Talk therapy, or “telling,” can be a helpful way to process, but it is not always the most effective approach. There are a few reasons why this might be the case:
First, talking about trauma can be triggering. It can bring up difficult memories and emotions, and it can make people feel unsafe or overwhelmed. This can be especially true if the trauma is recent, or if the person did not have time to process, or is pushed into processing. I can’t stress this enough:
You don’t have to process anything before you are ready, no matter what person XYZ tells you on Instagram
Second, it is hard to put trauma into words. The very nature of trauma is that it overwhelms our nervous system (“too much too soon”), and that processing it on a purely intellectual level is hence impaired:
How do you put your bodily sensations into words without bringing them back up again? This can be especially true if the trauma was something that you were ashamed of, or that you feel you should have been able to prevent.
That’s why ”showing” rather than “telling” can be a helpful way to calm the nervous system. It allows us to focus on the present moment and to connect with our senses. It helps us to create a sense of safety and grounding.
And yes: As thinking beings with access to language, we would ideally just be able to tell our nervous systems that we’re safe, but generally speaking, talking about problems isn’t very calming to the nervous system (there are exceptions. That old chestnut about “no one size…” again).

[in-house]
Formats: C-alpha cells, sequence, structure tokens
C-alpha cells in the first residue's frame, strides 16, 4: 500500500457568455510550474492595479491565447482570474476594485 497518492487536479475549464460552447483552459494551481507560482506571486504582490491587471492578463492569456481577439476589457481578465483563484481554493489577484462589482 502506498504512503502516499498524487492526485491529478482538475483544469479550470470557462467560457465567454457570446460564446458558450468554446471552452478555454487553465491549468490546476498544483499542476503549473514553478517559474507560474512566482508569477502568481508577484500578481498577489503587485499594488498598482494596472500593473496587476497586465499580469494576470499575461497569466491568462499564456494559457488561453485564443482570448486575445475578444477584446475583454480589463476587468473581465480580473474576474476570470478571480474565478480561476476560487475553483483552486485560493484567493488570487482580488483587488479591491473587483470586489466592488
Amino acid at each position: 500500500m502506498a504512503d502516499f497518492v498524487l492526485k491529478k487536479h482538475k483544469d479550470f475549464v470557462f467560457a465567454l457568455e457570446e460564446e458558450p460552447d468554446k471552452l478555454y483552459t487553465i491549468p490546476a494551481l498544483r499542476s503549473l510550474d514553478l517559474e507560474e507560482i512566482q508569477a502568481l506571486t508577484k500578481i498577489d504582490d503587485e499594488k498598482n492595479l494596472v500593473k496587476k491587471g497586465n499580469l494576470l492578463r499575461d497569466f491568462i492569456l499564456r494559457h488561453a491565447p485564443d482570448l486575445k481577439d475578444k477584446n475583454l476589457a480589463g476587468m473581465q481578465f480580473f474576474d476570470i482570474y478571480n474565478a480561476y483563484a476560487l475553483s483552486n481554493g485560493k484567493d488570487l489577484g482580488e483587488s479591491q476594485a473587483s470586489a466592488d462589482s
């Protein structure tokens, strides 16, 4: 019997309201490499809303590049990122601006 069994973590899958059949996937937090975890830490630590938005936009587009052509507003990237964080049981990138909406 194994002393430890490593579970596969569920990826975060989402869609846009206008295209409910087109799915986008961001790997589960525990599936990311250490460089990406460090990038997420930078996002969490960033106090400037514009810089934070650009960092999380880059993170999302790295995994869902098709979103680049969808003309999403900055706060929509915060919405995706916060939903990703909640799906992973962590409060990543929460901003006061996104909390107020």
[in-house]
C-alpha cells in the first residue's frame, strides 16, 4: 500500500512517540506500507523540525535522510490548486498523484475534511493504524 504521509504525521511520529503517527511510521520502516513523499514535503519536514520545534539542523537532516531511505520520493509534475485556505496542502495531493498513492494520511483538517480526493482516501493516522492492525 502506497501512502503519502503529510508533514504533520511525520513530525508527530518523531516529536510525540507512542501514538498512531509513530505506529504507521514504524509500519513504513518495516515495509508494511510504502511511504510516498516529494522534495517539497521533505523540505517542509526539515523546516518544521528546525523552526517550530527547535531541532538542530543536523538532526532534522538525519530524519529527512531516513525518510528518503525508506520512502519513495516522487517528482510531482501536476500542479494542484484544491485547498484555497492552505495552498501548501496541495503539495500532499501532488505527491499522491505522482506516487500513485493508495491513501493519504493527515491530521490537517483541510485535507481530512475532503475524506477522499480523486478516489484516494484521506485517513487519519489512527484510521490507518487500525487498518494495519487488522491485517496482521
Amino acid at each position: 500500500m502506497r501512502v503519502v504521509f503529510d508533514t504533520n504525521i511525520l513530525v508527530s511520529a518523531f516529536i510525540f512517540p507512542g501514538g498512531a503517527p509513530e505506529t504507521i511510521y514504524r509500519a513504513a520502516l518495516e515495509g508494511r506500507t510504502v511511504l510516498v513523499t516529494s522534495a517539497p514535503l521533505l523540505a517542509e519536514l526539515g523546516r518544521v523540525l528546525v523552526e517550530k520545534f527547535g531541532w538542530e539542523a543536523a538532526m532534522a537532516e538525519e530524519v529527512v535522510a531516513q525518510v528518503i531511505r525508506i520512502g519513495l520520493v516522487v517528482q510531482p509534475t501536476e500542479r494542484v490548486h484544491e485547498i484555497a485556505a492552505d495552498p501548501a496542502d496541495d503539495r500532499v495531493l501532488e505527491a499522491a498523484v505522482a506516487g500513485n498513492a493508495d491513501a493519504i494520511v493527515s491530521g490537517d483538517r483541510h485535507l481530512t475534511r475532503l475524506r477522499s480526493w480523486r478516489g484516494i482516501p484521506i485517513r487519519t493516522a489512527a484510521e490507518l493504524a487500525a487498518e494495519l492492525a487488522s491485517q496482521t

Talking about problems can make us feel vulnerable. We may feel like we are exposing our weaknesses, or that we are being judged. Shame, guilt and embarrassment are not particularly comfortable places to be.
Talking about problems can also make us feel like we are not in control. We may feel like we are reliving a traumatic experience, or that we are powerless to stop it from happening again. This can lead to feelings of helplessness and hopelessness.
Here Comes a Memo for the (Performing Arts) Teachers…
Some of you might know, by now, that I am an advocate for trauma-informed practice. But it isn’t always about trauma, or mental health concerns. It is also about creating a conducive and supportive learning environment.